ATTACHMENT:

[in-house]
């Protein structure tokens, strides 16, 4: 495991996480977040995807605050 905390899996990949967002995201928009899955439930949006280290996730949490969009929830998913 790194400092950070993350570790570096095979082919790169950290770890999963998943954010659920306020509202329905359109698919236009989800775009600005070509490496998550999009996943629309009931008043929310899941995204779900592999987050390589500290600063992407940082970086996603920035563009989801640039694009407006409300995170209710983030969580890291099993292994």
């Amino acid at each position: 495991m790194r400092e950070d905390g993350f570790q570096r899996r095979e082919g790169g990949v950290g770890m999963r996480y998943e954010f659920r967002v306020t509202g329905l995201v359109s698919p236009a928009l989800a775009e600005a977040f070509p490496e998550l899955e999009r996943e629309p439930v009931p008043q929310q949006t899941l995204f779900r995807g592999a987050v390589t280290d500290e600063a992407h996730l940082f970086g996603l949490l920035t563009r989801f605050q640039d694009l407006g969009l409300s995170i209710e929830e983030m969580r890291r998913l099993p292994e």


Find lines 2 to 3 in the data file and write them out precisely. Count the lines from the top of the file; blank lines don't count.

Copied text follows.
């Protein structure tokens, strides 16, 4: 495991996480977040995807605050 905390899996990949967002995201928009899955439930949006280290996730949490969009929830998913 790194400092950070993350570790570096095979082919790169950290770890999963998943954010659920306020509202329905359109698919236009989800775009600005070509490496998550999009996943629309009931008043929310899941995204779900592999987050390589500290600063992407940082970086996603920035563009989801640039694009407006409300995170209710983030969580890291099993292994």
């Amino acid at each position: 495991m790194r400092e950070d905390g993350f570790q570096r899996r095979e082919g790169g990949v950290g770890m999963r996480y998943e954010f659920r967002v306020t509202g329905l995201v359109s698919p236009a928009l989800a775009e600005a977040f070509p490496e998550l899955e999009r996943e629309p439930v009931p008043q929310q949006t899941l995204f779900r995807g592999a987050v390589t280290d500290e600063a992407h996730l940082f970086g996603l949490l920035t563009r989801f605050q640039d694009l407006g969009l409300s995170i209710e929830e983030m969580r890291r998913l099993p292994e």